New data released by the Bureau of Communicable Disease Surveillance System has highlighted a startling trend in coronavirus deaths: African American and Hispanic patients are the most heavily affected by the virus, although at this point, this information has been reported on only 63 percent of cases.
In New York City, 34 percent of fatalities were of Hispanic descent and 28 percent were of African American descent, according to data released by the New York State Department of Health.
At his briefing on Tuesday, President Donald Trump raised concerns about the new data as well. “Why is it three or four times more so for the black community as opposed to other people?” Trump said. “It doesn’t make sense, and I don’t like it, and we are going to have statistics over the next probably two to three days.”
Dr. Deborah Birx, the coordinator for the White House Coronavirus Task Force, who also spoke during Tuesday’s briefing, said that African Americans weren’t more susceptible to the virus than other communities, but she said, data suggested “they are more susceptible to more difficult and severe disease and poorer outcomes.”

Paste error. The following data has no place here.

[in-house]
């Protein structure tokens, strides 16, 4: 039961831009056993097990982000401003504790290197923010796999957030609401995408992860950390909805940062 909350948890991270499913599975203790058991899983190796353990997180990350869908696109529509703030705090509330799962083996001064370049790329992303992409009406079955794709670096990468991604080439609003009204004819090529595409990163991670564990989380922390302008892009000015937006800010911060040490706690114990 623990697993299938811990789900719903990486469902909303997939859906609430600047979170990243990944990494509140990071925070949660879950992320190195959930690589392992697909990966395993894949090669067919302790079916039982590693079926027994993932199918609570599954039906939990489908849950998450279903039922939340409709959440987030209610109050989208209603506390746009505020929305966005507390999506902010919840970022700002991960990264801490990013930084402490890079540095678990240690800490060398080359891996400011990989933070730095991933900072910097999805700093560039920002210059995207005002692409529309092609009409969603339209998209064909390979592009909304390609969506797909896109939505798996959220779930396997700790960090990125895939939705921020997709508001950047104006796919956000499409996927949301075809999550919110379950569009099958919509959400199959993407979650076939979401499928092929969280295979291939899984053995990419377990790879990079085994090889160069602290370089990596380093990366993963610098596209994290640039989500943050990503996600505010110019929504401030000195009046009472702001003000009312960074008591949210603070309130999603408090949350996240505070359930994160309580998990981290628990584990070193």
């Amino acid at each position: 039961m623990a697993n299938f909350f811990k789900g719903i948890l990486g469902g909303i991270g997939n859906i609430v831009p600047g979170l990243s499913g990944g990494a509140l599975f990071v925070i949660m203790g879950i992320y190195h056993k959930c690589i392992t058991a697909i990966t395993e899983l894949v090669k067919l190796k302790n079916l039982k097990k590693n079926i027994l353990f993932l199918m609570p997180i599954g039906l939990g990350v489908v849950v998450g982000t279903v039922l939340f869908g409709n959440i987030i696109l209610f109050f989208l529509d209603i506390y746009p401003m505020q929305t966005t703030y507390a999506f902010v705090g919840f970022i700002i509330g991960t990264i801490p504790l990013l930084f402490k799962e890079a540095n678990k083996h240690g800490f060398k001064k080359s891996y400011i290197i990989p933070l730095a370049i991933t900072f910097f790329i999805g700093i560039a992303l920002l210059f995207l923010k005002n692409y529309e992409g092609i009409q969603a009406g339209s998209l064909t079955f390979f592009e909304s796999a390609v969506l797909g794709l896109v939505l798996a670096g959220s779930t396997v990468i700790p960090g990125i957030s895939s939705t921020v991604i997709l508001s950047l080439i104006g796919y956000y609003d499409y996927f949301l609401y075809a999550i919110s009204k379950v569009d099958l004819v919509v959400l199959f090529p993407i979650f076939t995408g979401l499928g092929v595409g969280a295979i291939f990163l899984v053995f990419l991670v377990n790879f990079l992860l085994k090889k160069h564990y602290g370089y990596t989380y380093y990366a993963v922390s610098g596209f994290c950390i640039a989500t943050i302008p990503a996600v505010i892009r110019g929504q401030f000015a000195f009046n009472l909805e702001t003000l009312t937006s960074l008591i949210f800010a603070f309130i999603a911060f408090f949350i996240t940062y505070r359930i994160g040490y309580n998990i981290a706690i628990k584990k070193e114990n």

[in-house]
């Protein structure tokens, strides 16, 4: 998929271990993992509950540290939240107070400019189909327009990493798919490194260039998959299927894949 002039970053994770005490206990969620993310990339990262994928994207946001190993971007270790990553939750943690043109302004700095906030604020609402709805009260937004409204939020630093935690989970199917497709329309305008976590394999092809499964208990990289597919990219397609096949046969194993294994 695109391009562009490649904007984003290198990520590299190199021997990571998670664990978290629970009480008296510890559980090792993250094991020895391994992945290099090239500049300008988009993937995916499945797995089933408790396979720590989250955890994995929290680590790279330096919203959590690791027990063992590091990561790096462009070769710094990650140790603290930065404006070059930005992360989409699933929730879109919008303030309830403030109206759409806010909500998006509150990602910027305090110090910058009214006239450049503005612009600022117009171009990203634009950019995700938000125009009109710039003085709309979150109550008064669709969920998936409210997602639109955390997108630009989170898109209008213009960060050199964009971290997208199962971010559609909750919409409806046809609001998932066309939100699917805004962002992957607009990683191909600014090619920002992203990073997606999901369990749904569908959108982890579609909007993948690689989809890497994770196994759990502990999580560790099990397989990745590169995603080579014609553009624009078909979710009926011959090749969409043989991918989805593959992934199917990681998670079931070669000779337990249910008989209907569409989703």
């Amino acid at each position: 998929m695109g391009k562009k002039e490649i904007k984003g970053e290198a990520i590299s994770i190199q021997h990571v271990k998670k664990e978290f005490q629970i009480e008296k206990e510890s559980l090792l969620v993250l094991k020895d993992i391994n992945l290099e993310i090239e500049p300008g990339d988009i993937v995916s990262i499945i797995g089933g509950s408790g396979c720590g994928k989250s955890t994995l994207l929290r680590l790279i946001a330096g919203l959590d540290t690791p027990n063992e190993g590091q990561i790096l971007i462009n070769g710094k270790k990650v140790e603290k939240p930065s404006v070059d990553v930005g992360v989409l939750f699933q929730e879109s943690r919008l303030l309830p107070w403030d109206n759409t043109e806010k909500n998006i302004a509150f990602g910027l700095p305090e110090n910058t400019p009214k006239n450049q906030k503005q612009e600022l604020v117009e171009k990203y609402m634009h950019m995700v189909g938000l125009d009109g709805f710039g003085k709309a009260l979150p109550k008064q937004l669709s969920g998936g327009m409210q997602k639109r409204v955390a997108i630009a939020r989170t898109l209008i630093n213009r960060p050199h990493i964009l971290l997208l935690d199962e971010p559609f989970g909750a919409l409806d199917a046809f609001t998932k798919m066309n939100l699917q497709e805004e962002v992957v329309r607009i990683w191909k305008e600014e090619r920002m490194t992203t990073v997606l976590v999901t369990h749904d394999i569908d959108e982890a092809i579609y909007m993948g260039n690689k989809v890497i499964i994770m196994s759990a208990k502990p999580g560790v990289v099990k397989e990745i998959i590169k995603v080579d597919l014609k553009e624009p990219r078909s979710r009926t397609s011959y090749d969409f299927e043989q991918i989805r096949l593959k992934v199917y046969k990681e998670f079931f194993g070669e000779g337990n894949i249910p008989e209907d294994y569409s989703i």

This trend appears to be true across the country. The Washington Post found that in Milwaukee, African Americans made up 26 percent of the population, but accounted for 73 percent of deaths. On Monday, Louisiana Gov. John Bel Edwards said that 512 people had died from COVID-19 in the state so far. Seventy percent of those who died were African American patients, according to Bell, despite making up just 32 percent of the state’s population.
“We have early evidence that we need to pay particular attention to race and ethnicity,” American Medical Association President Dr. Patrice Harris told CNN on Tuesday.
In New York, Gov. Andrew Cuomo also addressed those findings during his own briefing Wednesday morning. “It always seems that the poorest people pay the highest price,” Cuomo said.
The issue is also on the radar of New York Attorney General Letitia James, who issued her own statement Wednesday afternoon.
“To say it is disturbing would be an understatement. Public health crises like this both reveal and exacerbate the depths of inequality in our society,” James said. “We must expand treatment, rapid testing, and tracking with a sharp eye toward marginalized communities.”